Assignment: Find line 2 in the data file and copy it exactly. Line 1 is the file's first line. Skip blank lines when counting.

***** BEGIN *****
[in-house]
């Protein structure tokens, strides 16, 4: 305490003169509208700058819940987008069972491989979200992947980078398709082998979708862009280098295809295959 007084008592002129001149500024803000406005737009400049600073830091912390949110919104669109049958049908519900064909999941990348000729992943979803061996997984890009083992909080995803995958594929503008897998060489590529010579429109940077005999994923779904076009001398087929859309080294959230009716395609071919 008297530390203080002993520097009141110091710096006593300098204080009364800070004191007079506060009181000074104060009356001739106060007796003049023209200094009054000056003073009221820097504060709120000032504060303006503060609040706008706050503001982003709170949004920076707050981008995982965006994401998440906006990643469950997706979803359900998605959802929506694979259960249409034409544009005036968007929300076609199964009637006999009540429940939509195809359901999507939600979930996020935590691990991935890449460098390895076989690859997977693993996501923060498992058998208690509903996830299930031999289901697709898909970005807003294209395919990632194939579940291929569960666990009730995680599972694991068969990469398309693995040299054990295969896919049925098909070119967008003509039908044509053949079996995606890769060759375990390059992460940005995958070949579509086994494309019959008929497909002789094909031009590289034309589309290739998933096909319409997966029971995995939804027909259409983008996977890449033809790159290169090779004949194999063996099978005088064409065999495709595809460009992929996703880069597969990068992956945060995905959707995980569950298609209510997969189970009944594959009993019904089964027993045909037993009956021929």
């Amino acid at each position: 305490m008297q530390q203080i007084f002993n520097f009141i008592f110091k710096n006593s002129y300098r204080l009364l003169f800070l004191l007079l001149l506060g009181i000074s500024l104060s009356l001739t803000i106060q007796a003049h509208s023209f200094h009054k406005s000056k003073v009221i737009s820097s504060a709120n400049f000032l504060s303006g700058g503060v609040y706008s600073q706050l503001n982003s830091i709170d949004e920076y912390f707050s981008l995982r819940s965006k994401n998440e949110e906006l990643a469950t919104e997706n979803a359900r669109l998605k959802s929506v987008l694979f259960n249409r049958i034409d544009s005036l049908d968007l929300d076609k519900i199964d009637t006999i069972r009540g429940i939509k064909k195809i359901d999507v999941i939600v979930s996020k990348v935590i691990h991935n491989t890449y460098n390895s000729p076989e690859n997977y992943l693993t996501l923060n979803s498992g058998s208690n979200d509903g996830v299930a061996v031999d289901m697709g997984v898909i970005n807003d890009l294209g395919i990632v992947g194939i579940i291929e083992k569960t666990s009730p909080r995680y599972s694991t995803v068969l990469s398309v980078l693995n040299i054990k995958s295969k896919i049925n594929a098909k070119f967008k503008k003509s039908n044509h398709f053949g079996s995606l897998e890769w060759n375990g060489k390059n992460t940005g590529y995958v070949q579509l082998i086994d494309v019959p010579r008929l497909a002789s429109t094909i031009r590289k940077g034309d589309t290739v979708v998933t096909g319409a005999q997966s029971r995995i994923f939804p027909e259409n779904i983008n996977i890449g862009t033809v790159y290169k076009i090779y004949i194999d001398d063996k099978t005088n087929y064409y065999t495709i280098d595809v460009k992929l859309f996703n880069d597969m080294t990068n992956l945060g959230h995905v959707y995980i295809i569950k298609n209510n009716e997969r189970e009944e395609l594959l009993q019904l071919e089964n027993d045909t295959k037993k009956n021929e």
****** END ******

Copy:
């Protein structure tokens, strides 16, 4: 305490003169509208700058819940987008069972491989979200992947980078398709082998979708862009280098295809295959 007084008592002129001149500024803000406005737009400049600073830091912390949110919104669109049958049908519900064909999941990348000729992943979803061996997984890009083992909080995803995958594929503008897998060489590529010579429109940077005999994923779904076009001398087929859309080294959230009716395609071919 008297530390203080002993520097009141110091710096006593300098204080009364800070004191007079506060009181000074104060009356001739106060007796003049023209200094009054000056003073009221820097504060709120000032504060303006503060609040706008706050503001982003709170949004920076707050981008995982965006994401998440906006990643469950997706979803359900998605959802929506694979259960249409034409544009005036968007929300076609199964009637006999009540429940939509195809359901999507939600979930996020935590691990991935890449460098390895076989690859997977693993996501923060498992058998208690509903996830299930031999289901697709898909970005807003294209395919990632194939579940291929569960666990009730995680599972694991068969990469398309693995040299054990295969896919049925098909070119967008003509039908044509053949079996995606890769060759375990390059992460940005995958070949579509086994494309019959008929497909002789094909031009590289034309589309290739998933096909319409997966029971995995939804027909259409983008996977890449033809790159290169090779004949194999063996099978005088064409065999495709595809460009992929996703880069597969990068992956945060995905959707995980569950298609209510997969189970009944594959009993019904089964027993045909037993009956021929």